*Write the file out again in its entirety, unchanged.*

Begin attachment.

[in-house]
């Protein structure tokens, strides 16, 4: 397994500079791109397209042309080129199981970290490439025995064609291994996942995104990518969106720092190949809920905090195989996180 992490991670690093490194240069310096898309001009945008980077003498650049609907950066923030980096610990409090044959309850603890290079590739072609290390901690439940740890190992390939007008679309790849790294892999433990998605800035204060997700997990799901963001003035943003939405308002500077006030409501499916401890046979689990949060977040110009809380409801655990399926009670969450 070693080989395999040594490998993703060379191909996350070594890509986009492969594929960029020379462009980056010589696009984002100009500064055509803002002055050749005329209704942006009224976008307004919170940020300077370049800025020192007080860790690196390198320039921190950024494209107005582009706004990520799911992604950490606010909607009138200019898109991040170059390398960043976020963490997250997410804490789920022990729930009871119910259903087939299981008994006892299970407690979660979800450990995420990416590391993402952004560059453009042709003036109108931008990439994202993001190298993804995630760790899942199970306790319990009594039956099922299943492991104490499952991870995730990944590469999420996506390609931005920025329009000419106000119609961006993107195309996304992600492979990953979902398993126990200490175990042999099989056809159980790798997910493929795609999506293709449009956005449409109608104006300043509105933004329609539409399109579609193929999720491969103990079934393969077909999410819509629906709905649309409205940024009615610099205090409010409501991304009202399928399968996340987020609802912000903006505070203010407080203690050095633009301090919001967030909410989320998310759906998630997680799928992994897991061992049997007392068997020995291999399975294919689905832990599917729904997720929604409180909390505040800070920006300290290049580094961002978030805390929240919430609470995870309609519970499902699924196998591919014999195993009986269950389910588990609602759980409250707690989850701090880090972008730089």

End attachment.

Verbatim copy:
[in-house]
């Protein structure tokens, strides 16, 4: 397994500079791109397209042309080129199981970290490439025995064609291994996942995104990518969106720092190949809920905090195989996180 992490991670690093490194240069310096898309001009945008980077003498650049609907950066923030980096610990409090044959309850603890290079590739072609290390901690439940740890190992390939007008679309790849790294892999433990998605800035204060997700997990799901963001003035943003939405308002500077006030409501499916401890046979689990949060977040110009809380409801655990399926009670969450 070693080989395999040594490998993703060379191909996350070594890509986009492969594929960029020379462009980056010589696009984002100009500064055509803002002055050749005329209704942006009224976008307004919170940020300077370049800025020192007080860790690196390198320039921190950024494209107005582009706004990520799911992604950490606010909607009138200019898109991040170059390398960043976020963490997250997410804490789920022990729930009871119910259903087939299981008994006892299970407690979660979800450990995420990416590391993402952004560059453009042709003036109108931008990439994202993001190298993804995630760790899942199970306790319990009594039956099922299943492991104490499952991870995730990944590469999420996506390609931005920025329009000419106000119609961006993107195309996304992600492979990953979902398993126990200490175990042999099989056809159980790798997910493929795609999506293709449009956005449409109608104006300043509105933004329609539409399109579609193929999720491969103990079934393969077909999410819509629906709905649309409205940024009615610099205090409010409501991304009202399928399968996340987020609802912000903006505070203010407080203690050095633009301090919001967030909410989320998310759906998630997680799928992994897991061992049997007392068997020995291999399975294919689905832990599917729904997720929604409180909390505040800070920006300290290049580094961002978030805390929240919430609470995870309609519970499902699924196998591919014999195993009986269950389910588990609602759980409250707690989850701090880090972008730089």